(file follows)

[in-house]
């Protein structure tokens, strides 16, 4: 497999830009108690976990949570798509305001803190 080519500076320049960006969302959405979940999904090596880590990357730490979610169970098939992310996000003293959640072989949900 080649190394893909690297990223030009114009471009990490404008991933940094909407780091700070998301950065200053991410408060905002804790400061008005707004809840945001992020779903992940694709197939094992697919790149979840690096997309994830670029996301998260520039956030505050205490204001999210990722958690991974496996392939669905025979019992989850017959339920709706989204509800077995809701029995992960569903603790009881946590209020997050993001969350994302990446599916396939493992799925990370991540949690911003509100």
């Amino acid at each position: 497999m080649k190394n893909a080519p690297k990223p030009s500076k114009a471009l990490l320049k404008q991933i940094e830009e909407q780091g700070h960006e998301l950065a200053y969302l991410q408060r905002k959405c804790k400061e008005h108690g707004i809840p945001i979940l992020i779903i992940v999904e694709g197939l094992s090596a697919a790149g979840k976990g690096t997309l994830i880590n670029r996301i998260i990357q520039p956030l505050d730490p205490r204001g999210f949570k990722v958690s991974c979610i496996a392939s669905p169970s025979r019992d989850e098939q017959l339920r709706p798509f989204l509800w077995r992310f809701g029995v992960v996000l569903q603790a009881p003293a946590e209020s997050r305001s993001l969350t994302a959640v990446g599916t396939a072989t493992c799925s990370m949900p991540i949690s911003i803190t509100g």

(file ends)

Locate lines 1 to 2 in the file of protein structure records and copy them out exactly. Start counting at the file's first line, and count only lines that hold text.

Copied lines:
[in-house]
């Protein structure tokens, strides 16, 4: 497999830009108690976990949570798509305001803190 080519500076320049960006969302959405979940999904090596880590990357730490979610169970098939992310996000003293959640072989949900 080649190394893909690297990223030009114009471009990490404008991933940094909407780091700070998301950065200053991410408060905002804790400061008005707004809840945001992020779903992940694709197939094992697919790149979840690096997309994830670029996301998260520039956030505050205490204001999210990722958690991974496996392939669905025979019992989850017959339920709706989204509800077995809701029995992960569903603790009881946590209020997050993001969350994302990446599916396939493992799925990370991540949690911003509100």